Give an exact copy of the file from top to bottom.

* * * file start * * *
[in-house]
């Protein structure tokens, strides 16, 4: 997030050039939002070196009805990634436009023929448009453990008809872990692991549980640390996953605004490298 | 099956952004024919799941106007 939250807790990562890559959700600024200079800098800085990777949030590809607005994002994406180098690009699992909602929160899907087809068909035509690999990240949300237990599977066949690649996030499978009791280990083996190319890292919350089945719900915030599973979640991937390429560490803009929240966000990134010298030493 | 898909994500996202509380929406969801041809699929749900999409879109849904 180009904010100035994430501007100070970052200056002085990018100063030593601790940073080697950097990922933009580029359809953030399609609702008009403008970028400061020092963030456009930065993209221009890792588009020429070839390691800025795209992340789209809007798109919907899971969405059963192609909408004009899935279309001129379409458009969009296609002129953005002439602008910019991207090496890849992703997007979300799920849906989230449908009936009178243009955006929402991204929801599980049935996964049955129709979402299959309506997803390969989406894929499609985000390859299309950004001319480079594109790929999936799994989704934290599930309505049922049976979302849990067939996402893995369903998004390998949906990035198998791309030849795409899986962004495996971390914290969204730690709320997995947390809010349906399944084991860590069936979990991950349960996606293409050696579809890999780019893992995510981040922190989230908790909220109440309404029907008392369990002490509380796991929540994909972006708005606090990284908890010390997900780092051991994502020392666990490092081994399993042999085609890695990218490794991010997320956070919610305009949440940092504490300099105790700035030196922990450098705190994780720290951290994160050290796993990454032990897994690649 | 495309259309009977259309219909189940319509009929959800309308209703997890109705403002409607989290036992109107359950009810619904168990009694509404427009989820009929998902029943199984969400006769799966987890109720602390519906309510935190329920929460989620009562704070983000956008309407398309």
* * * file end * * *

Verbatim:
[in-house]
């Protein structure tokens, strides 16, 4: 997030050039939002070196009805990634436009023929448009453990008809872990692991549980640390996953605004490298 | 099956952004024919799941106007 939250807790990562890559959700600024200079800098800085990777949030590809607005994002994406180098690009699992909602929160899907087809068909035509690999990240949300237990599977066949690649996030499978009791280990083996190319890292919350089945719900915030599973979640991937390429560490803009929240966000990134010298030493 | 898909994500996202509380929406969801041809699929749900999409879109849904 180009904010100035994430501007100070970052200056002085990018100063030593601790940073080697950097990922933009580029359809953030399609609702008009403008970028400061020092963030456009930065993209221009890792588009020429070839390691800025795209992340789209809007798109919907899971969405059963192609909408004009899935279309001129379409458009969009296609002129953005002439602008910019991207090496890849992703997007979300799920849906989230449908009936009178243009955006929402991204929801599980049935996964049955129709979402299959309506997803390969989406894929499609985000390859299309950004001319480079594109790929999936799994989704934290599930309505049922049976979302849990067939996402893995369903998004390998949906990035198998791309030849795409899986962004495996971390914290969204730690709320997995947390809010349906399944084991860590069936979990991950349960996606293409050696579809890999780019893992995510981040922190989230908790909220109440309404029907008392369990002490509380796991929540994909972006708005606090990284908890010390997900780092051991994502020392666990490092081994399993042999085609890695990218490794991010997320956070919610305009949440940092504490300099105790700035030196922990450098705190994780720290951290994160050290796993990454032990897994690649 | 495309259309009977259309219909189940319509009929959800309308209703997890109705403002409607989290036992109107359950009810619904168990009694509404427009989820009929998902029943199984969400006769799966987890109720602390519906309510935190329920929460989620009562704070983000956008309407398309």